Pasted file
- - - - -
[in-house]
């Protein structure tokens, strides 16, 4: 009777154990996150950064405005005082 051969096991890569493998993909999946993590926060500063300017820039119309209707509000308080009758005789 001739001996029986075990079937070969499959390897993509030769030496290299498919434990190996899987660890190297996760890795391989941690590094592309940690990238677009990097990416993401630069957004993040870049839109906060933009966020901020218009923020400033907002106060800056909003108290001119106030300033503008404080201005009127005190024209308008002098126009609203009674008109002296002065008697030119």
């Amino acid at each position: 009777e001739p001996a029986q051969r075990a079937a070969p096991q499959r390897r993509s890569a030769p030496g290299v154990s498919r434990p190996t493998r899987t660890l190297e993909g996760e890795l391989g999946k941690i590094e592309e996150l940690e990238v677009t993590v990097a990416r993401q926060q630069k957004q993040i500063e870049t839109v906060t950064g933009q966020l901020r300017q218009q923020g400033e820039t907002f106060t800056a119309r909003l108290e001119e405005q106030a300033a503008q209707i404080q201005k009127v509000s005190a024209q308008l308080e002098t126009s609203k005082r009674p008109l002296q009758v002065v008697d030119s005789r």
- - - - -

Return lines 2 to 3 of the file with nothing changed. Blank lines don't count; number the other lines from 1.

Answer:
């Protein structure tokens, strides 16, 4: 009777154990996150950064405005005082 051969096991890569493998993909999946993590926060500063300017820039119309209707509000308080009758005789 001739001996029986075990079937070969499959390897993509030769030496290299498919434990190996899987660890190297996760890795391989941690590094592309940690990238677009990097990416993401630069957004993040870049839109906060933009966020901020218009923020400033907002106060800056909003108290001119106030300033503008404080201005009127005190024209308008002098126009609203009674008109002296002065008697030119």
């Amino acid at each position: 009777e001739p001996a029986q051969r075990a079937a070969p096991q499959r390897r993509s890569a030769p030496g290299v154990s498919r434990p190996t493998r899987t660890l190297e993909g996760e890795l391989g999946k941690i590094e592309e996150l940690e990238v677009t993590v990097a990416r993401q926060q630069k957004q993040i500063e870049t839109v906060t950064g933009q966020l901020r300017q218009q923020g400033e820039t907002f106060t800056a119309r909003l108290e001119e405005q106030a300033a503008q209707i404080q201005k009127v509000s005190a024209q308008l308080e002098t126009s609203k005082r009674p008109l002296q009758v002065v008697d030119s005789r």